First of all, we must begin to recognize that what transpired at the Capitol on Jan. 6, 2021, was the result of a Big Lie. The incumbent president, who shall not be named herein, set the predicate of this lie months before Election Day, Nov. 3, 2020. He declared over and over at incendiary COVID super-spreader rallies that he could not lose unless the election was “rigged.” So, of course, when he lost–decisively–to Joe Biden, he used the Big Lie to incite thousands of his followers, who he invited through Twitter rants, to commit violent acts of sedition intended to thwart Congress’ constitutional duty of confirming the Electoral College vote that would end President 45’s White House reign.
The marauding mob, shouting threats to hang Mike Pence because he refused to overturn the will of the American majority, came within minutes of confronting the vice president face to face. Thankfully, both he and Speaker Nancy Pelosi, also targeted for death, were ultimately protected from the rioters. But it was 45’s desperate Big Lie that put their lives and those of many others in Congress at risk, as well as six who perished as a result of the violence.
It is virtually impossible for anyone–not the Feds, Democrats or Republicans, not even Russians–to rig a presidential election. American elections are conducted by states. And within the 50 states plus territories, each county or municipality therein–more than 3,000 of them–is responsible for the election nuts and bolts, including hiring poll workers, recruiting bipartisan polls watchers and collecting the ballots. In most precincts, voters see neighbors they know, voting or conducting the vote.
Think of it. Do you imagine they are in on rigging a presidential election? If you’re still suspicious, consider that in 98 percent of precincts, votes are cast by machine backed by paper ballots. Georgia, for instance, conducted three recounts of the election–two by machine and one by hand–plus an audit conducted for certification. Yet the losing presidential candidate still bullied state officials to “find” 12,000 more votes that would turn the state in his favor. Even had he “won,” he would have remained 42 electoral votes short. Only two states conduct machine-only voting with no paper-ballot backup for recounts or investigations. Both were carried by the incumbent president. As for massive fraud–the president insisted thousands of dead people voted in Georgia–the correct number, the Republican secretary of state said, was two. Both fake ballots, reportedly, were for the incumbent.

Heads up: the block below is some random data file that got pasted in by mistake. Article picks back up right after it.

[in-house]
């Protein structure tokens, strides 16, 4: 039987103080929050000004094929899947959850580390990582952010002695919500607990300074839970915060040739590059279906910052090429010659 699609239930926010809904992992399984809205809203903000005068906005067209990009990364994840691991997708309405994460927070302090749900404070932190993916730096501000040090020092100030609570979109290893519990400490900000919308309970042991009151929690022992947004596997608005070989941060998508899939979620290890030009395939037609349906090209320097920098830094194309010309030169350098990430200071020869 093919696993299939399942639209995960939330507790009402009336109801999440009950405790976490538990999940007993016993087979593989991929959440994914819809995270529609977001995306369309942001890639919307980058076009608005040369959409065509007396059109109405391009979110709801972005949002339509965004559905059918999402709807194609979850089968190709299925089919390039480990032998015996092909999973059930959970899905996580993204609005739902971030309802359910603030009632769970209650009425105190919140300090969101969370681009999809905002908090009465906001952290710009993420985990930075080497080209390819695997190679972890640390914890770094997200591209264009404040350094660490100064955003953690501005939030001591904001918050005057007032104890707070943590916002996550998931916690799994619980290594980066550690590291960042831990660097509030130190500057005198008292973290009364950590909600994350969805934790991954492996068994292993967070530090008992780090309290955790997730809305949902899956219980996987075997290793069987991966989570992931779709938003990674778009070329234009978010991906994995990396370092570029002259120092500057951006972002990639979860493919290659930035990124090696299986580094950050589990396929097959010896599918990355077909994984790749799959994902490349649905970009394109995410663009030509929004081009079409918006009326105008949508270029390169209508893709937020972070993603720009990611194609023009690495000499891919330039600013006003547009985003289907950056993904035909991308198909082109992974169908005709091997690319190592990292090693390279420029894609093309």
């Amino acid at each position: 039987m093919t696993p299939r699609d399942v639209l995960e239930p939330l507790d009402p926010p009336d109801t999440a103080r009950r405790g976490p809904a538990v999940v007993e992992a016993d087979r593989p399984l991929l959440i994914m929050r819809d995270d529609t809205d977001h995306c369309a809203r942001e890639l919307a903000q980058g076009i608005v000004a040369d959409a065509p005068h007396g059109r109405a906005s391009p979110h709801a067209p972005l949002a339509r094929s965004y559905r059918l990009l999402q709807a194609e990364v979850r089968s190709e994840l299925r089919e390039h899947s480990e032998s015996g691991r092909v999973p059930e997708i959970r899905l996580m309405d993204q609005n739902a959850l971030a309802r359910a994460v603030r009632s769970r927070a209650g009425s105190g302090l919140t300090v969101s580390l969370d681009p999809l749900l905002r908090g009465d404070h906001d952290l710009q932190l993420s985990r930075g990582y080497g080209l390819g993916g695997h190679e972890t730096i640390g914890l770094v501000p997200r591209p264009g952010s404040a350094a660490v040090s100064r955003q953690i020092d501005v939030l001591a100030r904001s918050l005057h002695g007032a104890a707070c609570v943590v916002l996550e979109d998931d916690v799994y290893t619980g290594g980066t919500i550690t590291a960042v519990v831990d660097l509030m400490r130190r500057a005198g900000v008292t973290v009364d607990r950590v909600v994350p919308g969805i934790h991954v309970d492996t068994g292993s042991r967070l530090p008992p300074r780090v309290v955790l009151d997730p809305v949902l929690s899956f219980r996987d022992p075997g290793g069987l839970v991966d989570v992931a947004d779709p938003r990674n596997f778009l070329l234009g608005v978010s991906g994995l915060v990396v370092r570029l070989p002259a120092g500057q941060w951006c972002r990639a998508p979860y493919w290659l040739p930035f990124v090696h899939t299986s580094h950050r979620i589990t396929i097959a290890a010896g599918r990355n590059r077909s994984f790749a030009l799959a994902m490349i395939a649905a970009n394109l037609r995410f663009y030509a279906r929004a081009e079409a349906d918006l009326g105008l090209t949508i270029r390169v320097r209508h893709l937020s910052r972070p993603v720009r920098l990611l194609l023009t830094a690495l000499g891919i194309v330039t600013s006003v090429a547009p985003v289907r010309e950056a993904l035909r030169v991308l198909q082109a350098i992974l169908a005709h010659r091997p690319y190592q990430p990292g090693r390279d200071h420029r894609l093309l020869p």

Suspicion that the vote was rigged grew out of Republican state legislature rules in Pennsylvania, Michigan and Wisconsin that barred counting mail-in ballots until Election Day or even after polls closed. Mail-in ballots heavily favored Democrats, largely because the incumbent president denigrated them even as many Americans saw mail-in as a means of voting safely during a pandemic.
To rig a presidential election, a candidate would have to get individual state and county officials in at least a dozen or more targeted states to go along with violating their oath of office.
The president had every reason to create the Big Lie. He faces many state charges in New York, possibly Florida and now, most likely, Georgia and the District of Columbia. Re-election would save him from immediate legal jeopardy. Not to mention the stripping of his bully-pulpit power and the ruining of his brand. Believe him at you peril if you choose, but not at your nation’s peril. Rigging a presidential election would require such a massive conspiracy that surely some evidence would have surfaced by now. None did. Not in any of the 60 or so cases brought before courts–including the U.S. Supreme Court–dominated by nominees of the now-defeated president. All were summarily dismissed. Get real. Get over it. Donald–there, I named him–is done.
On a local level, our First Congressional District Republican representative, Andy Harris, distinguished him as a fellow presidential sore loser. Even after the violent invasion of the Capitol, after House and Senate chambers were cleared of the mob that would undo America, Harris nearly got into fisticuffs with a Democratic colleague. They had to be separated by the deputy sergeant-of-arms. A congresswoman reported that Harris indicated by word or gesture, “You want a piece of me?” The Democrat was not innocent of provocation, according to the same witness. But Harris went on after the vituperative debate to vote for the president’s Big Lie. Worse, when it became time for Harris to vote up or down on impeachment, he ducked voting on the record.